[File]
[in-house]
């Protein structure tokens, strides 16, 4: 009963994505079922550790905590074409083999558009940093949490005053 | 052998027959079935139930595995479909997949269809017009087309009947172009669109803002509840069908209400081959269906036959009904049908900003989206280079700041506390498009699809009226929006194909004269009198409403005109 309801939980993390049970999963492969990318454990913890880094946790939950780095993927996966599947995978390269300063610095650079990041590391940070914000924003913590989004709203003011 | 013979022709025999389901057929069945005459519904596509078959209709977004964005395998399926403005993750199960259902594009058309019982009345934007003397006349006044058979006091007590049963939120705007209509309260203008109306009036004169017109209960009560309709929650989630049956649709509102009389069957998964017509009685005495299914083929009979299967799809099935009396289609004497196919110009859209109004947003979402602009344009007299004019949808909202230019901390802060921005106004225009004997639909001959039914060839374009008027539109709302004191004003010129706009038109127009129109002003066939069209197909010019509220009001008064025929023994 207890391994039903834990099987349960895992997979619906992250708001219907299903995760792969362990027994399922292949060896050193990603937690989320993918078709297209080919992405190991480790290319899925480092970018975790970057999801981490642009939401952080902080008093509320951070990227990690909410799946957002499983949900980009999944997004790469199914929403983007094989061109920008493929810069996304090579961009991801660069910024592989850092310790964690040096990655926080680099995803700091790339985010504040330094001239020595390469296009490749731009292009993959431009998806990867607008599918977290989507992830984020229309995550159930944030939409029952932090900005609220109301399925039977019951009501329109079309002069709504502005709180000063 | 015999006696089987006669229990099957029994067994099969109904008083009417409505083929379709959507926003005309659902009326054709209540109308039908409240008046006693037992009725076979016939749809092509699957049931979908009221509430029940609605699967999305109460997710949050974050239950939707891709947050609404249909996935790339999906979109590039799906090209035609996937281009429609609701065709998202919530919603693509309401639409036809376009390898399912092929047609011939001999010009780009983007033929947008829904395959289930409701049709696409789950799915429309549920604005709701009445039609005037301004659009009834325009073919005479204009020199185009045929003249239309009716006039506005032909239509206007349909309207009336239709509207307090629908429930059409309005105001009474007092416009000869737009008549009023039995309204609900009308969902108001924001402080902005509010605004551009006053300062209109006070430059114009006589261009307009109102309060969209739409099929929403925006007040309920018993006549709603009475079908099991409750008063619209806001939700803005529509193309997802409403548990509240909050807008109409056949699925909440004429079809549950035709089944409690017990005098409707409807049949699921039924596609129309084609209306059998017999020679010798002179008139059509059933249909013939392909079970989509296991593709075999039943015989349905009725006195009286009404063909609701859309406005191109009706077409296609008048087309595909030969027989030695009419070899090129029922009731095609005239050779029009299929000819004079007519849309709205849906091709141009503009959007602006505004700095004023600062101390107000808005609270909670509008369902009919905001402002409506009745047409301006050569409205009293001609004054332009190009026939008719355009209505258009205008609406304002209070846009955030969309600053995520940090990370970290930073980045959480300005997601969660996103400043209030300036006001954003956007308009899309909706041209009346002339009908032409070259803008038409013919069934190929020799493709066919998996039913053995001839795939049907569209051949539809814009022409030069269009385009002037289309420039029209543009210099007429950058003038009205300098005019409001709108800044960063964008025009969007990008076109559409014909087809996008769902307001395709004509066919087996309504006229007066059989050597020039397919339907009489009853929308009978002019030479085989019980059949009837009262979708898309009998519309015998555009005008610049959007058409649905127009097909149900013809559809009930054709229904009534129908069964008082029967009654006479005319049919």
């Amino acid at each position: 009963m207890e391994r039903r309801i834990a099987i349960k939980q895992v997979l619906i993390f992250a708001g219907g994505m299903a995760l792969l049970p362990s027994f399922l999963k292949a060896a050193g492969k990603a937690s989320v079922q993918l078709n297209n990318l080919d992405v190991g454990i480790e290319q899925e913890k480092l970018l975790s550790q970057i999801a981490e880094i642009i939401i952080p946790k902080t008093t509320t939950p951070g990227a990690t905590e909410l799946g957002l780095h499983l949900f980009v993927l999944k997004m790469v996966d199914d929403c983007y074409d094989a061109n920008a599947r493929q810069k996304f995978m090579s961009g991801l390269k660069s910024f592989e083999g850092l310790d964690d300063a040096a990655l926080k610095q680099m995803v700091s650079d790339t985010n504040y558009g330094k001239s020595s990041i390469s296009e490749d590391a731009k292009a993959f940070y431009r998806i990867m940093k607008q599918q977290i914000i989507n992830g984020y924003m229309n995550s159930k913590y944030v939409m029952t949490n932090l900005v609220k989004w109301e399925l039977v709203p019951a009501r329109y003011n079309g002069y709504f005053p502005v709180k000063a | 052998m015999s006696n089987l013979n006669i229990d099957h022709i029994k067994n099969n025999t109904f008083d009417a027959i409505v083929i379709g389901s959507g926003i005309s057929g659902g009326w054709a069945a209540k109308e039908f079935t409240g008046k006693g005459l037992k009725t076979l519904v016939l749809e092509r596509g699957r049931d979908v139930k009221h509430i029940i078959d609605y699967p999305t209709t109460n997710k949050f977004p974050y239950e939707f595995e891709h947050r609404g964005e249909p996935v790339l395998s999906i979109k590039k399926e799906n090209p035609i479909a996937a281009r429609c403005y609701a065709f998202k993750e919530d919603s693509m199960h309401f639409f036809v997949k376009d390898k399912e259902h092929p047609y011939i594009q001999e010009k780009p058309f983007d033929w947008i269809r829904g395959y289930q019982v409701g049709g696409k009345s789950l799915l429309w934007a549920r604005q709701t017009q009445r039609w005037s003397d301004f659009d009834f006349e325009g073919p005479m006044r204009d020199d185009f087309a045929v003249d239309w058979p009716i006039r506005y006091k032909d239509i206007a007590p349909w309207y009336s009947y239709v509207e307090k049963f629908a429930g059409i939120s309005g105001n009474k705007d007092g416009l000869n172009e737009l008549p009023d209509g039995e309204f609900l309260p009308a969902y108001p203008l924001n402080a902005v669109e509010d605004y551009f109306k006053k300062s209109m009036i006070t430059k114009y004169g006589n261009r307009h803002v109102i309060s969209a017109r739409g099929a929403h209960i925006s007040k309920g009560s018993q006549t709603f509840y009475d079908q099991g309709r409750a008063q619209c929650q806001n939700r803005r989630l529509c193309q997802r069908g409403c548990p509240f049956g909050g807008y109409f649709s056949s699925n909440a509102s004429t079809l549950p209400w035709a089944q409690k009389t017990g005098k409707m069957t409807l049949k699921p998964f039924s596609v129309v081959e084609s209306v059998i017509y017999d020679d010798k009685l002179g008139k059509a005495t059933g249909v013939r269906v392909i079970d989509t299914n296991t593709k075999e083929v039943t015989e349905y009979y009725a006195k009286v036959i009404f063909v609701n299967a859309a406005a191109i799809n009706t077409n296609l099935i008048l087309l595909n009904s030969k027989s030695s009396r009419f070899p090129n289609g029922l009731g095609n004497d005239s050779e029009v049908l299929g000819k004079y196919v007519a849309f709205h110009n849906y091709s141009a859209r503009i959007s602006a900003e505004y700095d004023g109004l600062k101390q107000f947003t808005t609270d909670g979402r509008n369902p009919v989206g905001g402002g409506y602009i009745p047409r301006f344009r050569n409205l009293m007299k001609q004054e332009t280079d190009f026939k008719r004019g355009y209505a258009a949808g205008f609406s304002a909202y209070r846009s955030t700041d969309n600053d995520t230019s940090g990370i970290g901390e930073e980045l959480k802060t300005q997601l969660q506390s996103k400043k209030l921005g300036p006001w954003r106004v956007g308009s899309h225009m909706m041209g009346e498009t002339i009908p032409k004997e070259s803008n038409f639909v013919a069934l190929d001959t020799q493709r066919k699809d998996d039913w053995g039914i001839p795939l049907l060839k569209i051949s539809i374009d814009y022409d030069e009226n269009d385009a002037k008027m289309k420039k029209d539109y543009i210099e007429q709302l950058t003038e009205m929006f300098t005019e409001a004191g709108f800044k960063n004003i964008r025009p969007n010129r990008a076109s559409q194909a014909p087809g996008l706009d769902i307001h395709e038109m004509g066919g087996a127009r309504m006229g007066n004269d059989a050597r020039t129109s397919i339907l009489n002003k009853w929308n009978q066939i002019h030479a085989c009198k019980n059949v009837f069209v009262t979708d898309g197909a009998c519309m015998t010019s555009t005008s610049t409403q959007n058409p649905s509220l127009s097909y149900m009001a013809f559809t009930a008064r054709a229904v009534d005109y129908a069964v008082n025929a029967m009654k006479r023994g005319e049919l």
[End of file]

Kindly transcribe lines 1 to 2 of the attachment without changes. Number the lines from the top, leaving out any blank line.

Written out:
[in-house]
């Protein structure tokens, strides 16, 4: 009963994505079922550790905590074409083999558009940093949490005053 | 052998027959079935139930595995479909997949269809017009087309009947172009669109803002509840069908209400081959269906036959009904049908900003989206280079700041506390498009699809009226929006194909004269009198409403005109 309801939980993390049970999963492969990318454990913890880094946790939950780095993927996966599947995978390269300063610095650079990041590391940070914000924003913590989004709203003011 | 013979022709025999389901057929069945005459519904596509078959209709977004964005395998399926403005993750199960259902594009058309019982009345934007003397006349006044058979006091007590049963939120705007209509309260203008109306009036004169017109209960009560309709929650989630049956649709509102009389069957998964017509009685005495299914083929009979299967799809099935009396289609004497196919110009859209109004947003979402602009344009007299004019949808909202230019901390802060921005106004225009004997639909001959039914060839374009008027539109709302004191004003010129706009038109127009129109002003066939069209197909010019509220009001008064025929023994 207890391994039903834990099987349960895992997979619906992250708001219907299903995760792969362990027994399922292949060896050193990603937690989320993918078709297209080919992405190991480790290319899925480092970018975790970057999801981490642009939401952080902080008093509320951070990227990690909410799946957002499983949900980009999944997004790469199914929403983007094989061109920008493929810069996304090579961009991801660069910024592989850092310790964690040096990655926080680099995803700091790339985010504040330094001239020595390469296009490749731009292009993959431009998806990867607008599918977290989507992830984020229309995550159930944030939409029952932090900005609220109301399925039977019951009501329109079309002069709504502005709180000063 | 015999006696089987006669229990099957029994067994099969109904008083009417409505083929379709959507926003005309659902009326054709209540109308039908409240008046006693037992009725076979016939749809092509699957049931979908009221509430029940609605699967999305109460997710949050974050239950939707891709947050609404249909996935790339999906979109590039799906090209035609996937281009429609609701065709998202919530919603693509309401639409036809376009390898399912092929047609011939001999010009780009983007033929947008829904395959289930409701049709696409789950799915429309549920604005709701009445039609005037301004659009009834325009073919005479204009020199185009045929003249239309009716006039506005032909239509206007349909309207009336239709509207307090629908429930059409309005105001009474007092416009000869737009008549009023039995309204609900009308969902108001924001402080902005509010605004551009006053300062209109006070430059114009006589261009307009109102309060969209739409099929929403925006007040309920018993006549709603009475079908099991409750008063619209806001939700803005529509193309997802409403548990509240909050807008109409056949699925909440004429079809549950035709089944409690017990005098409707409807049949699921039924596609129309084609209306059998017999020679010798002179008139059509059933249909013939392909079970989509296991593709075999039943015989349905009725006195009286009404063909609701859309406005191109009706077409296609008048087309595909030969027989030695009419070899090129029922009731095609005239050779029009299929000819004079007519849309709205849906091709141009503009959007602006505004700095004023600062101390107000808005609270909670509008369902009919905001402002409506009745047409301006050569409205009293001609004054332009190009026939008719355009209505258009205008609406304002209070846009955030969309600053995520940090990370970290930073980045959480300005997601969660996103400043209030300036006001954003956007308009899309909706041209009346002339009908032409070259803008038409013919069934190929020799493709066919998996039913053995001839795939049907569209051949539809814009022409030069269009385009002037289309420039029209543009210099007429950058003038009205300098005019409001709108800044960063964008025009969007990008076109559409014909087809996008769902307001395709004509066919087996309504006229007066059989050597020039397919339907009489009853929308009978002019030479085989019980059949009837009262979708898309009998519309015998555009005008610049959007058409649905127009097909149900013809559809009930054709229904009534129908069964008082029967009654006479005319049919």